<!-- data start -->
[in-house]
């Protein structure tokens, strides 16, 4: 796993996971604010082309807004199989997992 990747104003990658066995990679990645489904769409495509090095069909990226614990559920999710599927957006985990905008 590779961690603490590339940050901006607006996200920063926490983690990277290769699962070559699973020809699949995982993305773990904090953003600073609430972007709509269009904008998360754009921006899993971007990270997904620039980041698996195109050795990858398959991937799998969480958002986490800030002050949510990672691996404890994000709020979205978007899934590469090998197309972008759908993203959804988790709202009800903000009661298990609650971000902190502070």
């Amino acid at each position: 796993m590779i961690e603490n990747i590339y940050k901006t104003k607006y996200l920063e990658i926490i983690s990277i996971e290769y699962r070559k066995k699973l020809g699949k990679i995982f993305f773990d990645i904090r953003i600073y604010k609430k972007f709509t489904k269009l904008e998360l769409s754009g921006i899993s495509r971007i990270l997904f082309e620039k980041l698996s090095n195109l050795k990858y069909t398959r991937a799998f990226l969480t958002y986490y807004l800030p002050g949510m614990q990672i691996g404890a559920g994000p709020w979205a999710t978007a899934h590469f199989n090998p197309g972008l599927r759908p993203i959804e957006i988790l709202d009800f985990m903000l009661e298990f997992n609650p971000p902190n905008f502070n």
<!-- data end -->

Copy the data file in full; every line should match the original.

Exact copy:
[in-house]
């Protein structure tokens, strides 16, 4: 796993996971604010082309807004199989997992 990747104003990658066995990679990645489904769409495509090095069909990226614990559920999710599927957006985990905008 590779961690603490590339940050901006607006996200920063926490983690990277290769699962070559699973020809699949995982993305773990904090953003600073609430972007709509269009904008998360754009921006899993971007990270997904620039980041698996195109050795990858398959991937799998969480958002986490800030002050949510990672691996404890994000709020979205978007899934590469090998197309972008759908993203959804988790709202009800903000009661298990609650971000902190502070």
């Amino acid at each position: 796993m590779i961690e603490n990747i590339y940050k901006t104003k607006y996200l920063e990658i926490i983690s990277i996971e290769y699962r070559k066995k699973l020809g699949k990679i995982f993305f773990d990645i904090r953003i600073y604010k609430k972007f709509t489904k269009l904008e998360l769409s754009g921006i899993s495509r971007i990270l997904f082309e620039k980041l698996s090095n195109l050795k990858y069909t398959r991937a799998f990226l969480t958002y986490y807004l800030p002050g949510m614990q990672i691996g404890a559920g994000p709020w979205a999710t978007a899934h590469f199989n090998p197309g972008l599927r759908p993203i959804e957006i988790l709202d009800f985990m903000l009661e298990f997992n609650p971000p902190n905008f502070n």